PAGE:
This is a single section from Chapter 29. Read the full chapter here.

Which elements of the ADR scheme should be included in the legislation?

Legislation should include those elements of the ADR scheme necessary to ensure that the appropriate desired outcomes and procedures are adopted.

The flexibility of ADR is one of its great strengths. However, if not properly constrained by the legislation, the processes and outcomes adopted may not accord with the original policy objective and may, in some cases, undermine it. The Parliamentary Counsel Office has produced model ADR clauses that should be used when designing an ADR process.[1]

An Act that provides for an ADR process should:

  • address the purpose and desired general outcome of the ADR process;
  • describe the process clearly and consistently;
  • set out sufficient safeguards to ensure that the principles of natural justice are adhered to, power imbalances are addressed, and the independence and impartiality of the third party is protected;
  • identify the parties and any other bodies and people that might be consulted or involved;
  • state whether the ADR process is subject to any legal privileges (such as self-incrimination), and whether the process and outcome are confidential;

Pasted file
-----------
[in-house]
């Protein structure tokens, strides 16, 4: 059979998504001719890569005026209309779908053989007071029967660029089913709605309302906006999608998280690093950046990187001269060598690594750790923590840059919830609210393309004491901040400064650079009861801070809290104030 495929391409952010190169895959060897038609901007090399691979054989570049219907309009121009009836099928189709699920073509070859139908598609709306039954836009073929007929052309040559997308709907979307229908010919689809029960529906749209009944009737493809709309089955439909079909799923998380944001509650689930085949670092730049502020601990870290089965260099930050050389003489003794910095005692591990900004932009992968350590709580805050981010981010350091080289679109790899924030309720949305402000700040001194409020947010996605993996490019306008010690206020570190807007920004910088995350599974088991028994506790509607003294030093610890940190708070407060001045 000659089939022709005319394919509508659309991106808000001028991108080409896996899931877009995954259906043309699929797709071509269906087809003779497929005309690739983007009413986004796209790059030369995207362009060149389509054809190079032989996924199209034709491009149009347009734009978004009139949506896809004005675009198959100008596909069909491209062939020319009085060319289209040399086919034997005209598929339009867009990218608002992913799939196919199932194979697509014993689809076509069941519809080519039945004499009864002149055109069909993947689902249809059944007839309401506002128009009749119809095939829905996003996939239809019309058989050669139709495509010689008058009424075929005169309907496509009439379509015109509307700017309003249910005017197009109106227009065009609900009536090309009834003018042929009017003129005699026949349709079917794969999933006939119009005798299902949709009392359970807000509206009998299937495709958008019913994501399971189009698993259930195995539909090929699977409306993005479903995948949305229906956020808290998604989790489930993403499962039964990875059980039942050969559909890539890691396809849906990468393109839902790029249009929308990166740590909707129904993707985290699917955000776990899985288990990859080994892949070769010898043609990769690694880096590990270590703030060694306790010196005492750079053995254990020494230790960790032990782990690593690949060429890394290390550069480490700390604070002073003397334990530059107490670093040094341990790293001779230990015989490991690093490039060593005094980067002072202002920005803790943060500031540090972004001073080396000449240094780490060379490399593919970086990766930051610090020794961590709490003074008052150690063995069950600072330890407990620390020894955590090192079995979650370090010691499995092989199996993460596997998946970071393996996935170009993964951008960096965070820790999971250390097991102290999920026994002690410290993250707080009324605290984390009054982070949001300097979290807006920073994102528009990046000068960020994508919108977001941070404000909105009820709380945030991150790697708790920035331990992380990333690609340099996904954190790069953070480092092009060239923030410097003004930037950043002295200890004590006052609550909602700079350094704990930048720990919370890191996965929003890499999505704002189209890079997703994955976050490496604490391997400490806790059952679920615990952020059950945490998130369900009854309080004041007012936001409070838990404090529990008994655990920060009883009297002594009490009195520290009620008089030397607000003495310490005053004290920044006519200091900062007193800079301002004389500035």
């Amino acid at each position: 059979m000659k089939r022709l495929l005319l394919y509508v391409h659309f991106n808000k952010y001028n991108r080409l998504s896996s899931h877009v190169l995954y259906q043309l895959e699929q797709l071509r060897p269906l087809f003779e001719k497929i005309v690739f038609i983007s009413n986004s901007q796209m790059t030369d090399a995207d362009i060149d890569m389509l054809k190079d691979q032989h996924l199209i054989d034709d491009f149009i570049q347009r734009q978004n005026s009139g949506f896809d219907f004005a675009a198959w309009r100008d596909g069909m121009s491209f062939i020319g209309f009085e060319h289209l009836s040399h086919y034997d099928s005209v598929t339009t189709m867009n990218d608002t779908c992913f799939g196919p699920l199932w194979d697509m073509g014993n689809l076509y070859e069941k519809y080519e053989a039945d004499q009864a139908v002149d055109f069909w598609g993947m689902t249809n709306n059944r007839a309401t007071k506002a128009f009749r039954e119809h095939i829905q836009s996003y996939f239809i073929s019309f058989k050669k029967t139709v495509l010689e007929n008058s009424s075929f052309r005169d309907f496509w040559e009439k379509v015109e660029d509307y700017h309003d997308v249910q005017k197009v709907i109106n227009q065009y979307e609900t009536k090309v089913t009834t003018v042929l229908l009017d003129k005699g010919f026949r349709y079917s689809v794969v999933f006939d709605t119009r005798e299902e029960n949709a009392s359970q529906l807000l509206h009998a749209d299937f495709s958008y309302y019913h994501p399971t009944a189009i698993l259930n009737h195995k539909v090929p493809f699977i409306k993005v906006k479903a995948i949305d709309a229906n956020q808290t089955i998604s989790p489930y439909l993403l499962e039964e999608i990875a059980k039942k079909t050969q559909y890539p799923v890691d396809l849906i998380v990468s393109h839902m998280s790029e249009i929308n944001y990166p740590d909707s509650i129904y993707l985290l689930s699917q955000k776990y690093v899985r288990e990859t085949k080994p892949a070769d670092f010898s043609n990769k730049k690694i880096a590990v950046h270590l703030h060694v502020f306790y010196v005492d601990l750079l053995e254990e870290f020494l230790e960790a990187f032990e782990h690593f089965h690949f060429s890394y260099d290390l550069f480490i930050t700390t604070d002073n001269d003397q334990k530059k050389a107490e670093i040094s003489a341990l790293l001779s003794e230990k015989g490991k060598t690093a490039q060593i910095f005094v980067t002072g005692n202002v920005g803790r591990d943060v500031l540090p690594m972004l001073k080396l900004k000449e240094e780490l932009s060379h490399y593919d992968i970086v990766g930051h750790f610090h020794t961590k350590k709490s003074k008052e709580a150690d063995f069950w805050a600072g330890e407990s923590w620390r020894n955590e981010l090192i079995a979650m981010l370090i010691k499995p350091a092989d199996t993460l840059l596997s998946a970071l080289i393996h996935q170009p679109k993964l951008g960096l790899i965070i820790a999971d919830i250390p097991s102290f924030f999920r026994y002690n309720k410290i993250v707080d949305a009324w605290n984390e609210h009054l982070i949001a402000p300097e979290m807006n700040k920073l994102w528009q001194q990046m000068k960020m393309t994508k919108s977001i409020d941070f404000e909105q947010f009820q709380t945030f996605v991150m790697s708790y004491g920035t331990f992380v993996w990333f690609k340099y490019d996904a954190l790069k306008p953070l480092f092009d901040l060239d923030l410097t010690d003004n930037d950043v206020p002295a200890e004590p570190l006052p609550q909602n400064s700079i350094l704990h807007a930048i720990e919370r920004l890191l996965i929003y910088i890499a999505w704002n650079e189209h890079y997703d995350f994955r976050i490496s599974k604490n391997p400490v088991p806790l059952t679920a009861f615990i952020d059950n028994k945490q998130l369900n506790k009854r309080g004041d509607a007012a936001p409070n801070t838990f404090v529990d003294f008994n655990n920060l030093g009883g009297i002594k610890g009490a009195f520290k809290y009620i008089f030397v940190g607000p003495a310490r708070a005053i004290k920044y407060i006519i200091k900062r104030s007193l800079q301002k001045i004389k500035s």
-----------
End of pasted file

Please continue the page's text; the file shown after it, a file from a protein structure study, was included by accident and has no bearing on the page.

• define when and in what manner the ADR process should commence, be suspended, and end;
  • define the role, qualifications, powers, and protections of the third party (in particular, the third party should be prohibited from exercising more than one function—if a dispute is initially considered in a mediation, but later turns to formal arbitration, the mediator should not also act as an arbitrator);
  • state clearly whether the ADR process is a pre-requisite to any other dispute mechanism (including court proceedings); and
  • set out the status of the resolution (for example, whether it will be legally binding or enforceable in court).


[1] Parliamentary Counsel Office Model clauses for alternative dispute resolution.

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